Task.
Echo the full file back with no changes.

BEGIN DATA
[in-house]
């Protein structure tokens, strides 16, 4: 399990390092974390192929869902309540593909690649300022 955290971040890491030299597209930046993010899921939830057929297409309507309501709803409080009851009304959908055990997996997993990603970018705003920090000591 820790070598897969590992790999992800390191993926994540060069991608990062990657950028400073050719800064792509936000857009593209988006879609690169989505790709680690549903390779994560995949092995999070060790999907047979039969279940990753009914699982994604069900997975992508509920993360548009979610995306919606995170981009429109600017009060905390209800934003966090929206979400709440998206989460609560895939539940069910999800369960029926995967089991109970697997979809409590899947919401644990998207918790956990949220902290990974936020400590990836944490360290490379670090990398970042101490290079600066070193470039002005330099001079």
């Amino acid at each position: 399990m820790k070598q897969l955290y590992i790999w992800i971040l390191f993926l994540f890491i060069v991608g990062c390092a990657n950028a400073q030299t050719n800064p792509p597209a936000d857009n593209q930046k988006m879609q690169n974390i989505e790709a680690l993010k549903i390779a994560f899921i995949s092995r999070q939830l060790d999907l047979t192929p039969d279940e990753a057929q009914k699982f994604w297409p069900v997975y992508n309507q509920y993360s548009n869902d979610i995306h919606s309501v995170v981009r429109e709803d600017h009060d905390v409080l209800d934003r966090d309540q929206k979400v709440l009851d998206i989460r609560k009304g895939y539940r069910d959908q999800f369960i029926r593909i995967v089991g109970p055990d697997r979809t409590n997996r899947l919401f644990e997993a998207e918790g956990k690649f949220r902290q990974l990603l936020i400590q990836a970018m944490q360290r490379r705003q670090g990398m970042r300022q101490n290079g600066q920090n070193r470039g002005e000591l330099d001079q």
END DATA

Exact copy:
[in-house]
């Protein structure tokens, strides 16, 4: 399990390092974390192929869902309540593909690649300022 955290971040890491030299597209930046993010899921939830057929297409309507309501709803409080009851009304959908055990997996997993990603970018705003920090000591 820790070598897969590992790999992800390191993926994540060069991608990062990657950028400073050719800064792509936000857009593209988006879609690169989505790709680690549903390779994560995949092995999070060790999907047979039969279940990753009914699982994604069900997975992508509920993360548009979610995306919606995170981009429109600017009060905390209800934003966090929206979400709440998206989460609560895939539940069910999800369960029926995967089991109970697997979809409590899947919401644990998207918790956990949220902290990974936020400590990836944490360290490379670090990398970042101490290079600066070193470039002005330099001079």
């Amino acid at each position: 399990m820790k070598q897969l955290y590992i790999w992800i971040l390191f993926l994540f890491i060069v991608g990062c390092a990657n950028a400073q030299t050719n800064p792509p597209a936000d857009n593209q930046k988006m879609q690169n974390i989505e790709a680690l993010k549903i390779a994560f899921i995949s092995r999070q939830l060790d999907l047979t192929p039969d279940e990753a057929q009914k699982f994604w297409p069900v997975y992508n309507q509920y993360s548009n869902d979610i995306h919606s309501v995170v981009r429109e709803d600017h009060d905390v409080l209800d934003r966090d309540q929206k979400v709440l009851d998206i989460r609560k009304g895939y539940r069910d959908q999800f369960i029926r593909i995967v089991g109970p055990d697997r979809t409590n997996r899947l919401f644990e997993a998207e918790g956990k690649f949220r902290q990974l990603l936020i400590q990836a970018m944490q360290r490379r705003q670090g990398m970042r300022q101490n290079g600066q920090n070193r470039g002005e000591l330099d001079q």